Methanesulfonate is a very happy anion, which is one of the reasons why methanesulfonic acid is used to make salts of basic drugs. The ions of these formulations tend to not be too tightly bound or paired, making the salt forms generally easier to dissolve. [The stronger the interactions between the ions, the harder it is for water to break up the party and dissolve them].
However, the contentedness of the sulfonate anion makes it a good leaving group when it is part of a covalent molecule. It would rather be off floating around with a negative charge on it again than be tied up in a regular bond, so sulfonate esters and the like tend to be pretty reactive.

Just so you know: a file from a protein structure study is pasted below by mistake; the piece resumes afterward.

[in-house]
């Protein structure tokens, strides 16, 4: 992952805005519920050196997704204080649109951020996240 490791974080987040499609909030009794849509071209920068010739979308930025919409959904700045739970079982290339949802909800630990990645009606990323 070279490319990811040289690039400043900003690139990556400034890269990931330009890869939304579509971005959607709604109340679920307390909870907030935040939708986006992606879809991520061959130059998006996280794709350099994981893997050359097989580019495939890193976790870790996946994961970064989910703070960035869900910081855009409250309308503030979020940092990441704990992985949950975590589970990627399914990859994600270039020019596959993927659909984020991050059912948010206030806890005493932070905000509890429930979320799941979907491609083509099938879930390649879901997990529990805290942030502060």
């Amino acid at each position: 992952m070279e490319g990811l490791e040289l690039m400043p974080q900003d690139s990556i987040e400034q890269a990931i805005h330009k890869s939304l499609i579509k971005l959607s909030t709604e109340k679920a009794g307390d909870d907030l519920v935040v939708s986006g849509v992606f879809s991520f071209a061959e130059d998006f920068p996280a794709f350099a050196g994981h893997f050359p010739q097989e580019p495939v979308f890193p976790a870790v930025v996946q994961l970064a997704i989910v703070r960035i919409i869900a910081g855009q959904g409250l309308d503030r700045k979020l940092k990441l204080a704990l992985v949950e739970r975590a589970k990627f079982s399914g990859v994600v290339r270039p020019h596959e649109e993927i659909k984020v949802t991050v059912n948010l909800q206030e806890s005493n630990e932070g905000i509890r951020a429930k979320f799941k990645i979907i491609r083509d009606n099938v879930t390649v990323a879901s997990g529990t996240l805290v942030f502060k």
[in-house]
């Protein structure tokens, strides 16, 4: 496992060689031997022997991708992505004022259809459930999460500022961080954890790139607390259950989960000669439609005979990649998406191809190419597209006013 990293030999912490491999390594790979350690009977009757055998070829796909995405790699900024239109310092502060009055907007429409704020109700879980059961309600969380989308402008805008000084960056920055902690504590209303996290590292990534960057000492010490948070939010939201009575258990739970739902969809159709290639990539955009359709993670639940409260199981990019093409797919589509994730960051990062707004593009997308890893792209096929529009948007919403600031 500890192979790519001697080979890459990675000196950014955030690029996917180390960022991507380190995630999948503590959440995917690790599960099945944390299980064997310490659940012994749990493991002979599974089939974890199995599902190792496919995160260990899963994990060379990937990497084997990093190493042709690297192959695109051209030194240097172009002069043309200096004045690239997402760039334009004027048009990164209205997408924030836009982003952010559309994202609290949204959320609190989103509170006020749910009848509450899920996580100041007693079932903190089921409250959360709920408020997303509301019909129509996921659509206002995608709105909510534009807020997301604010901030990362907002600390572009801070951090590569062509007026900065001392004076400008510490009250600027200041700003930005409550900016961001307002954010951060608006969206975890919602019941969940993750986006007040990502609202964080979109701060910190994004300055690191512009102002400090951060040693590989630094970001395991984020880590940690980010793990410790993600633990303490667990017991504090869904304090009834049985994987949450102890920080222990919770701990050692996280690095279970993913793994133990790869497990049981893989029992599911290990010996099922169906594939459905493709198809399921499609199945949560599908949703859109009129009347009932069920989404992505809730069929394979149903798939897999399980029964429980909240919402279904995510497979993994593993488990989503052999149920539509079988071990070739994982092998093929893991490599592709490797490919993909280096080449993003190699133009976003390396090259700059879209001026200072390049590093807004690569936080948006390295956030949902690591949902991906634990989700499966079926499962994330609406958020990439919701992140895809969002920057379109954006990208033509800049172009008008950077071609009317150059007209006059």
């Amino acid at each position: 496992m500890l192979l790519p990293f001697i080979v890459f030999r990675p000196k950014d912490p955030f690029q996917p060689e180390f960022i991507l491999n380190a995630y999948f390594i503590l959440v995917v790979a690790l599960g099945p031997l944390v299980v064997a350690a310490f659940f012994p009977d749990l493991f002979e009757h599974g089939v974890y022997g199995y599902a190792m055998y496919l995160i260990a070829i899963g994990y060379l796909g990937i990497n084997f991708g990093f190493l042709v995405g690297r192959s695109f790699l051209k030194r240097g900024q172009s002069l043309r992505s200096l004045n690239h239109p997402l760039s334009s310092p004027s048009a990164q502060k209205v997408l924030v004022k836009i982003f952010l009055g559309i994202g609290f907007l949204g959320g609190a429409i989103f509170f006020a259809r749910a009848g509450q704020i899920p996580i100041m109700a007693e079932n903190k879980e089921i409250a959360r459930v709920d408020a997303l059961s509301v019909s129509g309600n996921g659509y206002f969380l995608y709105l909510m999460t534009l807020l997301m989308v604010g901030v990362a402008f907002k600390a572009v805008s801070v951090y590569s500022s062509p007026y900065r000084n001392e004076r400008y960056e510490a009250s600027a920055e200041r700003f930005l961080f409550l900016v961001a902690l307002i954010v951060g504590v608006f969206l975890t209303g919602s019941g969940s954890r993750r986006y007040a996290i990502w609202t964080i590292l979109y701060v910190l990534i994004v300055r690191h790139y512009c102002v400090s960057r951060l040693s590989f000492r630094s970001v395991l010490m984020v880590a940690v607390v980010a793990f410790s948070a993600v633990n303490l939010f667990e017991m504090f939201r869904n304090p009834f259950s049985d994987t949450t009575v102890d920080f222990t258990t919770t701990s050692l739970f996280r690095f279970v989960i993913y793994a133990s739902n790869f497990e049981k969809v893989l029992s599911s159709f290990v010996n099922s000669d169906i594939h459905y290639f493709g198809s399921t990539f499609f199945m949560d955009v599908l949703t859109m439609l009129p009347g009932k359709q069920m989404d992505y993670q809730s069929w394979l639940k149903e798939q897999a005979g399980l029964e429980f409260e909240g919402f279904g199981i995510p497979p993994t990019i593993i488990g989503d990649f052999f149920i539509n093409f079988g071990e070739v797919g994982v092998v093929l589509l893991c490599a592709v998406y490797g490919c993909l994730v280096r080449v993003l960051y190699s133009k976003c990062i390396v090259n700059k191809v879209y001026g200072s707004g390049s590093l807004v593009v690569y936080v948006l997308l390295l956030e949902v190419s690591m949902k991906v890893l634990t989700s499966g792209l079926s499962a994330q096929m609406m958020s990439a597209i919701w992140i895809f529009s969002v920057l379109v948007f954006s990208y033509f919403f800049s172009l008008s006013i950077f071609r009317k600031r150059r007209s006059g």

Alkyl mesylate esters, then, are also pretty toxic. Just how toxic is the question, though. The stuff will react with nucleophiles wherever it finds them, and if that is some protein on the surface of a soon-to-be-shed epithelial cell, then no harm done. But there are many other situations that won't work out so well, going all the way up to DNA damage.
So how did this nasty stuff get in there in the first place? When I heard about the contaminant, my first thought was that someone had been washing out the reactors where the salt was formed with ethanol, and that appears to be exactly the case. Alcohol plus free acid under strong acid catalysis will give you ester, in what's literally one of the oldest reactions in the book.
Roche appears to have been able to keep the contaminant down below regulatory levels normally, but someone's mind has been wandering over in Switzerland. In consequence, the fearsome Swiss reputation for purity and consistency takes a torpedo below the water line.